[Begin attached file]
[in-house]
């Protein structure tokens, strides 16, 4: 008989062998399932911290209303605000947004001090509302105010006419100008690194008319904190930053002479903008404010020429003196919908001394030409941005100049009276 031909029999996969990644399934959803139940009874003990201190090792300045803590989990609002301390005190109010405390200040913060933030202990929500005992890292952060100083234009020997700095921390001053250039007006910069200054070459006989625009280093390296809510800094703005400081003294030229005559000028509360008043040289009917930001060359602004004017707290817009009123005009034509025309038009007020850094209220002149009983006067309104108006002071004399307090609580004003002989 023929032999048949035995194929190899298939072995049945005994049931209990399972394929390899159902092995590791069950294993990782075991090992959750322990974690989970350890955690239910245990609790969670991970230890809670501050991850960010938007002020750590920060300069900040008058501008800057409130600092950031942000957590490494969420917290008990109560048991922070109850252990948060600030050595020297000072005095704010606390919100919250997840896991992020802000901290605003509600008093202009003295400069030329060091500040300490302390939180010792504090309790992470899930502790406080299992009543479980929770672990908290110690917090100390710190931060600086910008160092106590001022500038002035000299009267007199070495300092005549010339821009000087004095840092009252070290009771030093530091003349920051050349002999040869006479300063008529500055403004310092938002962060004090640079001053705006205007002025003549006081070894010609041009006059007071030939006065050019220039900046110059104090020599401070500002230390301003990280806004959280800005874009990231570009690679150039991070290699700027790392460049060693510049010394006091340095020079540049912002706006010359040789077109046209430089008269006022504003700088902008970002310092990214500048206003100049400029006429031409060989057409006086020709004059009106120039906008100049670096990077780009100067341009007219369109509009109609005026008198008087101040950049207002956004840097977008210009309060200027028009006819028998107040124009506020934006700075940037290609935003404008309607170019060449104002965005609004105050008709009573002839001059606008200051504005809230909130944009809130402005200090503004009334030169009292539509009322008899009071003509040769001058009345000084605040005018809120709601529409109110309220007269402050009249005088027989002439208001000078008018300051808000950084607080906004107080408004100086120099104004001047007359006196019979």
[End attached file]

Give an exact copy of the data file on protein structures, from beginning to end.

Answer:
[in-house]
């Protein structure tokens, strides 16, 4: 008989062998399932911290209303605000947004001090509302105010006419100008690194008319904190930053002479903008404010020429003196919908001394030409941005100049009276 031909029999996969990644399934959803139940009874003990201190090792300045803590989990609002301390005190109010405390200040913060933030202990929500005992890292952060100083234009020997700095921390001053250039007006910069200054070459006989625009280093390296809510800094703005400081003294030229005559000028509360008043040289009917930001060359602004004017707290817009009123005009034509025309038009007020850094209220002149009983006067309104108006002071004399307090609580004003002989 023929032999048949035995194929190899298939072995049945005994049931209990399972394929390899159902092995590791069950294993990782075991090992959750322990974690989970350890955690239910245990609790969670991970230890809670501050991850960010938007002020750590920060300069900040008058501008800057409130600092950031942000957590490494969420917290008990109560048991922070109850252990948060600030050595020297000072005095704010606390919100919250997840896991992020802000901290605003509600008093202009003295400069030329060091500040300490302390939180010792504090309790992470899930502790406080299992009543479980929770672990908290110690917090100390710190931060600086910008160092106590001022500038002035000299009267007199070495300092005549010339821009000087004095840092009252070290009771030093530091003349920051050349002999040869006479300063008529500055403004310092938002962060004090640079001053705006205007002025003549006081070894010609041009006059007071030939006065050019220039900046110059104090020599401070500002230390301003990280806004959280800005874009990231570009690679150039991070290699700027790392460049060693510049010394006091340095020079540049912002706006010359040789077109046209430089008269006022504003700088902008970002310092990214500048206003100049400029006429031409060989057409006086020709004059009106120039906008100049670096990077780009100067341009007219369109509009109609005026008198008087101040950049207002956004840097977008210009309060200027028009006819028998107040124009506020934006700075940037290609935003404008309607170019060449104002965005609004105050008709009573002839001059606008200051504005809230909130944009809130402005200090503004009334030169009292539509009322008899009071003509040769001058009345000084605040005018809120709601529409109110309220007269402050009249005088027989002439208001000078008018300051808000950084607080906004107080408004100086120099104004001047007359006196019979």